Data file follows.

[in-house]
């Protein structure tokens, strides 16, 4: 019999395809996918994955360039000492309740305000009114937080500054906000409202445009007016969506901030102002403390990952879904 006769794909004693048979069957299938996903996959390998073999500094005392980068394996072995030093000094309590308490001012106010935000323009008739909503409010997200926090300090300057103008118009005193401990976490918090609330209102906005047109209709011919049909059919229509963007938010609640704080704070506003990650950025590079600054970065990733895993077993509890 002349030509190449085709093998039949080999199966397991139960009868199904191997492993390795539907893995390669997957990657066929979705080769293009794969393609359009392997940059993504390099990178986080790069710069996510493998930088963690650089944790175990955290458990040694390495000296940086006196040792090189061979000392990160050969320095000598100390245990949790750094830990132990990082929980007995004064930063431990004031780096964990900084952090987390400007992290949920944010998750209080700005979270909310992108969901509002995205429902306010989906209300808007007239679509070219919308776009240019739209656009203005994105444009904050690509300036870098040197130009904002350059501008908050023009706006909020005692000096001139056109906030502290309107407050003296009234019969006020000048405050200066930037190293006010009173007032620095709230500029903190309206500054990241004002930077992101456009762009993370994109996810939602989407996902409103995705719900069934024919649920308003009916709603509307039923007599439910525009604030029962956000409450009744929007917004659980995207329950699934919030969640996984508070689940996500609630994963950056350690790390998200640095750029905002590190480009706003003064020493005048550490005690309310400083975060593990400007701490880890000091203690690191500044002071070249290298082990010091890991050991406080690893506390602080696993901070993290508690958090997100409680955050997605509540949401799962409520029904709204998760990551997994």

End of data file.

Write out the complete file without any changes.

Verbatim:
[in-house]
């Protein structure tokens, strides 16, 4: 019999395809996918994955360039000492309740305000009114937080500054906000409202445009007016969506901030102002403390990952879904 006769794909004693048979069957299938996903996959390998073999500094005392980068394996072995030093000094309590308490001012106010935000323009008739909503409010997200926090300090300057103008118009005193401990976490918090609330209102906005047109209709011919049909059919229509963007938010609640704080704070506003990650950025590079600054970065990733895993077993509890 002349030509190449085709093998039949080999199966397991139960009868199904191997492993390795539907893995390669997957990657066929979705080769293009794969393609359009392997940059993504390099990178986080790069710069996510493998930088963690650089944790175990955290458990040694390495000296940086006196040792090189061979000392990160050969320095000598100390245990949790750094830990132990990082929980007995004064930063431990004031780096964990900084952090987390400007992290949920944010998750209080700005979270909310992108969901509002995205429902306010989906209300808007007239679509070219919308776009240019739209656009203005994105444009904050690509300036870098040197130009904002350059501008908050023009706006909020005692000096001139056109906030502290309107407050003296009234019969006020000048405050200066930037190293006010009173007032620095709230500029903190309206500054990241004002930077992101456009762009993370994109996810939602989407996902409103995705719900069934024919649920308003009916709603509307039923007599439910525009604030029962956000409450009744929007917004659980995207329950699934919030969640996984508070689940996500609630994963950056350690790390998200640095750029905002590190480009706003003064020493005048550490005690309310400083975060593990400007701490880890000091203690690191500044002071070249290298082990010091890991050991406080690893506390602080696993901070993290508690958090997100409680955050997605509540949401799962409520029904709204998760990551997994």